BRIEF DESCRIPTION OF THE DRAWINGS
The method of this invention can be applied to any interconnection layer of patterned conductors on a semiconductor device. It can also be applied where the patterned conductors are part of the polysilicon layer which also forms the gate top plates of field effect transistors integrated into the semiconductor device. Preferably, the inorganic dielectric layer is composed of more than 95% silicon dioxide, silicon nitride, or combinations thereof. Preferably, the organic-containing layer is composed of a material containing 10% to 100% organic material by weight, and the organic material is a polymer, such as polyimide. Alternately, the organic-containing layer may be comprised of at least two sublayers, including an organic sublayer over a low-k inorganic sublayer, where the low-k inorganic layer is, e.g., a porous silicide.
DETAILED DESCRIPTION OF THE PREFERRED EMBODIMENTS
This invention, including the features and advantages thereof, can be best understood by reference to the following drawings, wherein:
- FIG. 1A-1D are cross-sectional views showing the progressive steps in the fabrication of an interconnection layer of patterned conductors, organic-containing and inorganic dielectric layers, and a via to one of the conductors, where the organic-containing layer completely covers the patterned conductors;
- FIG. 2 is a cross-sectional view of another embodiment, in which the organic-containing layer substantially fills the space between the patterned conductors, but does not cover them;
- FIG 3 is a cross-sectional view of yet another embodiment, which employs three dielectric layers, each overlying layer etchable by an etchant to which the underlying layer is selective;
- FIG 4 is a cross-sectional view of yet another embodiment, which illustrates a thin passivation layer covering the patterned conductors and underlying structure, applied before the organic-containing dielectric layer; and
- FIG. 5 is a cross-sectional view of still another embodiment, which illustrates a conformal organic-containing layer and a planarized inorganic dielectric layer applied over polysilicon and field oxide, with vias etched through the inorganic dielectric layer towards a poly gate and a sourcedrain region at a lower elevation.
- Figure 6 is a cross-sectional view of the embodiment of Figure 5, after the vias have been opened to the silicated contacts, filled with a conducting material, and electrically connected to a second layer of patterned conductors.
- Figure 7 is a cross-sectional view of an embodiment containing conformal and planarized organic-containing layers on the same semiconductor device.
In one embodiment, this invention provides a method for fabricating self-aligned vias between interconnection layers of patterned conductors on a semiconductor device, using a layer of organic-containing material which fills the space between and completely covers the conductors. The method of this embodiment is illustrated in Figure 1. With reference to Figure 1A, a conducting layer 12 is deposited on an insulating layer 10. Conducting layer 12 may be connected through insulating layer 10 to an underlying structure (not shown). A thin layer of photoresist 14 is spun on over conducting layer 12, exposed through a mask pattern and developed, such that the photoresist layer 14 contains gaps 16 where conducting layer 12 is to be removed. Referring now to Figure 1B, conducting material has been removed using an etching process which removes material below gaps in the photoresist layer to create patterned conductors 18 separated by gaps 20. The photoresist 14 of Figure 1A has also been stripped and does not appear in Figure 1B. Figure 1C shows additional layers added to the structure. An organic-containing dielectric layer 22 fills the gaps 20 of Figure 1B, as well as covering patterned conductors 18 to a thickness about 10% of their height. This organic-containing dielectric layer may be made out of a spun-on glass (SOG) which contains a polymer (Allied Signal 500 Series, for example), which is annealed at a temperature of approximately 400 degrees C for 30 minutes An inorganic dielectric layer 24, made of silicon dioxide for instance, is deposited over the organic-containing dielectric layer 22, and then planarized, e.g. using a chemical-mechanical polisher. A new layer of photoresist 26 is then deposited over the inorganic dielectric layer 24. A via 28 is shown after mask patterning and developing of photoresist layer 26, and after anisotropic etch of inorganic dielectric layer 24. It is important that this step be completed with an etch process which will not appreciably etch the organic-containing dielectric layer 22, such as fluorocarbon etchants in a high density plasma for the organic-containing example Allied Signal 500 Series. Finally, referring to Figure 1D, a short anisotropic etch of the organic-containing dielectric layer 22 extends the via 28 down to the patterned conductor 18. The via 28 is purposely drawn misaligned slightly to the left of the conductor 18 to illustrate one of the advantages of this invention. Without the organic-containing dielectric layer 22 acting as an etch stop, the etch through the relatively thick inorganic dielectric layer 24 generally would have created a large void extending down the side of conductor 18. This void can not only cause mechanical problems, but also, if subsequently filled with metal, decrease the distance (and therefore increase the capacitance) between the conductor and its adjacent neighbor. The etch through the thick inorganic dielectric, which is stopped by the organic-containing dielectric, followed by a short, controllable etch of the organic-containing dielectric, results in a via which, even if misaligned, stops essentially at the top level of the conductor. This self-aligning feature of the invention, combined with the added advantage of a low-k material between adjacent conductors, results in lower capacitance between adjacent conductors and higher reliability for the overall metal system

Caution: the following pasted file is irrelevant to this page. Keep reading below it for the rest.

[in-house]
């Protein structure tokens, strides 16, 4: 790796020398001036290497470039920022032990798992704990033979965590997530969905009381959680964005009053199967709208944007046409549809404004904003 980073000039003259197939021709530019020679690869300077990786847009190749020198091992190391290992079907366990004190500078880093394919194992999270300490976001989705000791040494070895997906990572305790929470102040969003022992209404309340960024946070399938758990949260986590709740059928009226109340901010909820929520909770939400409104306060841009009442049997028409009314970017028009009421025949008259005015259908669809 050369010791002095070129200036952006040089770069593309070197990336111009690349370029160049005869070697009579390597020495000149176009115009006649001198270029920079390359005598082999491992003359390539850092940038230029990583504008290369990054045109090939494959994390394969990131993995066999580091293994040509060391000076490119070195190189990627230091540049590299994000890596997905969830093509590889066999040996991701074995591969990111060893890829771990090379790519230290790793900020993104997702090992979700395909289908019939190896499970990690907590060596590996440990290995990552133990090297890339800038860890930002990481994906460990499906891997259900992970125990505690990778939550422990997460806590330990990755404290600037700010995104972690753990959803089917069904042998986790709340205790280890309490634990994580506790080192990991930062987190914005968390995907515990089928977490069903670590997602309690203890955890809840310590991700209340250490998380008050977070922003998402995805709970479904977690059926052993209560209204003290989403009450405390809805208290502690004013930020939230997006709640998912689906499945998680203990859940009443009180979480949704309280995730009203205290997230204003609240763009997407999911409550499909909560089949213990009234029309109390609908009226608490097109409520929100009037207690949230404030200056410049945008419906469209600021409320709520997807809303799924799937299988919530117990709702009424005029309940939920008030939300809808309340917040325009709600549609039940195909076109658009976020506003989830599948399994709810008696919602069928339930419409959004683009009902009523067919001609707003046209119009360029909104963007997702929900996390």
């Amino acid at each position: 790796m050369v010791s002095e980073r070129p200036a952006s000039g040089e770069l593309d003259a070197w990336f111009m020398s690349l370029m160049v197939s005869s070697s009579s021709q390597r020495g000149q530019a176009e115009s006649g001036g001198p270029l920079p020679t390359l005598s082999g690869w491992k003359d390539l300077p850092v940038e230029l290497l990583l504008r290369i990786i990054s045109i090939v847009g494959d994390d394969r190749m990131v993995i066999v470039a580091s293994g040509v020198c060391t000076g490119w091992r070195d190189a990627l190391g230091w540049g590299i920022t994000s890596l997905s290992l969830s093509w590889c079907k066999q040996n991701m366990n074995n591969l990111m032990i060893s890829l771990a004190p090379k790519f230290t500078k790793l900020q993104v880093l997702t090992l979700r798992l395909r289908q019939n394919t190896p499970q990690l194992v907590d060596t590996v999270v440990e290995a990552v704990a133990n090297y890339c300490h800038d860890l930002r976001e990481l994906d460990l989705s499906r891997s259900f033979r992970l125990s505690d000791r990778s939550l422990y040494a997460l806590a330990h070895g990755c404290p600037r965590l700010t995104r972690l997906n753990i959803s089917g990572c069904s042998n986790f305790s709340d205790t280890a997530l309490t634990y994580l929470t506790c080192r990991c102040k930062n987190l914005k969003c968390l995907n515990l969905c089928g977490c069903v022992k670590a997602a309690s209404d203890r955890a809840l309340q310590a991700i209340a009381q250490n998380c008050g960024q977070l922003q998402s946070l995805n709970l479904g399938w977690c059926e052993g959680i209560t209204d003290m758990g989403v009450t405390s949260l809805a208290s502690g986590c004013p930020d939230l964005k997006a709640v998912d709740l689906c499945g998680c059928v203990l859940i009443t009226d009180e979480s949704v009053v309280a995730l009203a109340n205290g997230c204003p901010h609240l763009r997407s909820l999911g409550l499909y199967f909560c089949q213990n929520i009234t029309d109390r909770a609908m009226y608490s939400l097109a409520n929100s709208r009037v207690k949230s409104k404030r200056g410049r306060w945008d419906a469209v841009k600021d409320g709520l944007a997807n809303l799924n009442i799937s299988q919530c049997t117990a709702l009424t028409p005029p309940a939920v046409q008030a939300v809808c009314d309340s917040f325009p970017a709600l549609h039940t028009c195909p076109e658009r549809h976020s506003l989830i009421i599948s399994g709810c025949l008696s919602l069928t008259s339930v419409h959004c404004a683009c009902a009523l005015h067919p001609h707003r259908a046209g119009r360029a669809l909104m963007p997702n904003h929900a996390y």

For several reasons, the dielectric constant of the inorganic dielectric layer is not as critical as that maintained between conductors on the same level. First, the inorganic dielectric layer can be made relatively thick compared to the spacing between conductors on the same level. Secondly, two layers of conductors can generally be fabricated such that conductors which over or underly each other do not run parallel for large distances. This observation leads to another advantage of the invention; the inorganic dielectric layer, which can be essentially all of the interlayer dielectric, can be composed of a material which is not low-k (silicon dioxide, for example) to provide excellent heat transfer and structural rigidity while still maintaining adequate electrical isolation between the layers of conductors.